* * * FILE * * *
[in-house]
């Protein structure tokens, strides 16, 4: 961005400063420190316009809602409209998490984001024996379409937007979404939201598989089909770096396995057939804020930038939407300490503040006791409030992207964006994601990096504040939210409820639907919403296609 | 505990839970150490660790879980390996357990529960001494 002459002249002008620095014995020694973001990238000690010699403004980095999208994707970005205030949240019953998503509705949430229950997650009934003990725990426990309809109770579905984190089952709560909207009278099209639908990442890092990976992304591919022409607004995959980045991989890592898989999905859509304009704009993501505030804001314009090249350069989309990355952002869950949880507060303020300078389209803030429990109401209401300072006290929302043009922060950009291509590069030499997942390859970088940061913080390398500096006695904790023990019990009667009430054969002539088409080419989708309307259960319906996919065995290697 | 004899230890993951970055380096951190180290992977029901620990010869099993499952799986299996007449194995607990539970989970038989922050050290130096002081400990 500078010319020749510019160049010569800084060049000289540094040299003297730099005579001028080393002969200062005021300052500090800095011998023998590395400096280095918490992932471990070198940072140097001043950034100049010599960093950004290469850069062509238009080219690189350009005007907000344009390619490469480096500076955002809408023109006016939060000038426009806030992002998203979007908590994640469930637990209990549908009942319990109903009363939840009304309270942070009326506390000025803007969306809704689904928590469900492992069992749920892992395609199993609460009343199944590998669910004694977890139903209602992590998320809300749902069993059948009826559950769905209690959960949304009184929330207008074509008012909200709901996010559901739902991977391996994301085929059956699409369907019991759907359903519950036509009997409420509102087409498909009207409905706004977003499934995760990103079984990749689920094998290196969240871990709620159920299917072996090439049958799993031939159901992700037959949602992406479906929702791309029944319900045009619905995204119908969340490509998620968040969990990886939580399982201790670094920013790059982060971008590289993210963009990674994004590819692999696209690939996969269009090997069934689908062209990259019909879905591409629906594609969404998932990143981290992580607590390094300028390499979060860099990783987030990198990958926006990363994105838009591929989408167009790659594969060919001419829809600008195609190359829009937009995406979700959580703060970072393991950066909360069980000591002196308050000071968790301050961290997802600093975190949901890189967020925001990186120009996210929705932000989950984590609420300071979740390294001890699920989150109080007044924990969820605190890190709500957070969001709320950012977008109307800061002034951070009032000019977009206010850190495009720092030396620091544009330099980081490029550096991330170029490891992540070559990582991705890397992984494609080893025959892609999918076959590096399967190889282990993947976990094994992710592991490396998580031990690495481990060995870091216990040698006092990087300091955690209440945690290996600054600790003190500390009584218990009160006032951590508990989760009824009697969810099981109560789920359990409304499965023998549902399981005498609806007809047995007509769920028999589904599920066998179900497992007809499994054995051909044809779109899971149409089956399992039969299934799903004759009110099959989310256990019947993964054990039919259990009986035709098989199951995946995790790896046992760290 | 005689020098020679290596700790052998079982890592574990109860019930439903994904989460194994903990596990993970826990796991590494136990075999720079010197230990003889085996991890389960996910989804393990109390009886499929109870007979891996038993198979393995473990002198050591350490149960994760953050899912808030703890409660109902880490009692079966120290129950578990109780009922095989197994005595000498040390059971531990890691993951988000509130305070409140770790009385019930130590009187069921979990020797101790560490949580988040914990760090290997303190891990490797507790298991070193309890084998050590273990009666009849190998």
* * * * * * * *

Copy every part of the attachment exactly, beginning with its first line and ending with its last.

[in-house]
């Protein structure tokens, strides 16, 4: 961005400063420190316009809602409209998490984001024996379409937007979404939201598989089909770096396995057939804020930038939407300490503040006791409030992207964006994601990096504040939210409820639907919403296609 | 505990839970150490660790879980390996357990529960001494 002459002249002008620095014995020694973001990238000690010699403004980095999208994707970005205030949240019953998503509705949430229950997650009934003990725990426990309809109770579905984190089952709560909207009278099209639908990442890092990976992304591919022409607004995959980045991989890592898989999905859509304009704009993501505030804001314009090249350069989309990355952002869950949880507060303020300078389209803030429990109401209401300072006290929302043009922060950009291509590069030499997942390859970088940061913080390398500096006695904790023990019990009667009430054969002539088409080419989708309307259960319906996919065995290697 | 004899230890993951970055380096951190180290992977029901620990010869099993499952799986299996007449194995607990539970989970038989922050050290130096002081400990 500078010319020749510019160049010569800084060049000289540094040299003297730099005579001028080393002969200062005021300052500090800095011998023998590395400096280095918490992932471990070198940072140097001043950034100049010599960093950004290469850069062509238009080219690189350009005007907000344009390619490469480096500076955002809408023109006016939060000038426009806030992002998203979007908590994640469930637990209990549908009942319990109903009363939840009304309270942070009326506390000025803007969306809704689904928590469900492992069992749920892992395609199993609460009343199944590998669910004694977890139903209602992590998320809300749902069993059948009826559950769905209690959960949304009184929330207008074509008012909200709901996010559901739902991977391996994301085929059956699409369907019991759907359903519950036509009997409420509102087409498909009207409905706004977003499934995760990103079984990749689920094998290196969240871990709620159920299917072996090439049958799993031939159901992700037959949602992406479906929702791309029944319900045009619905995204119908969340490509998620968040969990990886939580399982201790670094920013790059982060971008590289993210963009990674994004590819692999696209690939996969269009090997069934689908062209990259019909879905591409629906594609969404998932990143981290992580607590390094300028390499979060860099990783987030990198990958926006990363994105838009591929989408167009790659594969060919001419829809600008195609190359829009937009995406979700959580703060970072393991950066909360069980000591002196308050000071968790301050961290997802600093975190949901890189967020925001990186120009996210929705932000989950984590609420300071979740390294001890699920989150109080007044924990969820605190890190709500957070969001709320950012977008109307800061002034951070009032000019977009206010850190495009720092030396620091544009330099980081490029550096991330170029490891992540070559990582991705890397992984494609080893025959892609999918076959590096399967190889282990993947976990094994992710592991490396998580031990690495481990060995870091216990040698006092990087300091955690209440945690290996600054600790003190500390009584218990009160006032951590508990989760009824009697969810099981109560789920359990409304499965023998549902399981005498609806007809047995007509769920028999589904599920066998179900497992007809499994054995051909044809779109899971149409089956399992039969299934799903004759009110099959989310256990019947993964054990039919259990009986035709098989199951995946995790790896046992760290 | 005689020098020679290596700790052998079982890592574990109860019930439903994904989460194994903990596990993970826990796991590494136990075999720079010197230990003889085996991890389960996910989804393990109390009886499929109870007979891996038993198979393995473990002198050591350490149960994760953050899912808030703890409660109902880490009692079966120290129950578990109780009922095989197994005595000498040390059971531990890691993951988000509130305070409140770790009385019930130590009187069921979990020797101790560490949580988040914990760090290997303190891990490797507790298991070193309890084998050590273990009666009849190998």